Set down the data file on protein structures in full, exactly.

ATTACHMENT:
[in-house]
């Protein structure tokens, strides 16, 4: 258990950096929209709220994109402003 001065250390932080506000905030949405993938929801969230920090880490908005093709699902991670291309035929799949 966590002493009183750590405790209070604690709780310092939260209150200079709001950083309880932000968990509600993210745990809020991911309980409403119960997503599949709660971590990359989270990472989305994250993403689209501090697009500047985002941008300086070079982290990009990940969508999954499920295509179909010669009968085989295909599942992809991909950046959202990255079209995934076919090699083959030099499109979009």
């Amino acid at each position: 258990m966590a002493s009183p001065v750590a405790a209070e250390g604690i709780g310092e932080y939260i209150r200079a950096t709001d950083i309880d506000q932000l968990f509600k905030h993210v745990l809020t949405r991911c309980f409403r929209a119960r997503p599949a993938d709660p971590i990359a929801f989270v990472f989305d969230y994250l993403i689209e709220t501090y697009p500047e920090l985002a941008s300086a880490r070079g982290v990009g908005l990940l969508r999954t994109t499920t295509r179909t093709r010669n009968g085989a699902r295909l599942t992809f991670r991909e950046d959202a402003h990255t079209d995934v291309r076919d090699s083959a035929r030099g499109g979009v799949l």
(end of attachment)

[in-house]
């Protein structure tokens, strides 16, 4: 258990950096929209709220994109402003 001065250390932080506000905030949405993938929801969230920090880490908005093709699902991670291309035929799949 966590002493009183750590405790209070604690709780310092939260209150200079709001950083309880932000968990509600993210745990809020991911309980409403119960997503599949709660971590990359989270990472989305994250993403689209501090697009500047985002941008300086070079982290990009990940969508999954499920295509179909010669009968085989295909599942992809991909950046959202990255079209995934076919090699083959030099499109979009």
């Amino acid at each position: 258990m966590a002493s009183p001065v750590a405790a209070e250390g604690i709780g310092e932080y939260i209150r200079a950096t709001d950083i309880d506000q932000l968990f509600k905030h993210v745990l809020t949405r991911c309980f409403r929209a119960r997503p599949a993938d709660p971590i990359a929801f989270v990472f989305d969230y994250l993403i689209e709220t501090y697009p500047e920090l985002a941008s300086a880490r070079g982290v990009g908005l990940l969508r999954t994109t499920t295509r179909t093709r010669n009968g085989a699902r295909l599942t992809f991670r991909e950046d959202a402003h990255t079209d995934v291309r076919d090699s083959a035929r030099g499109g979009v799949l």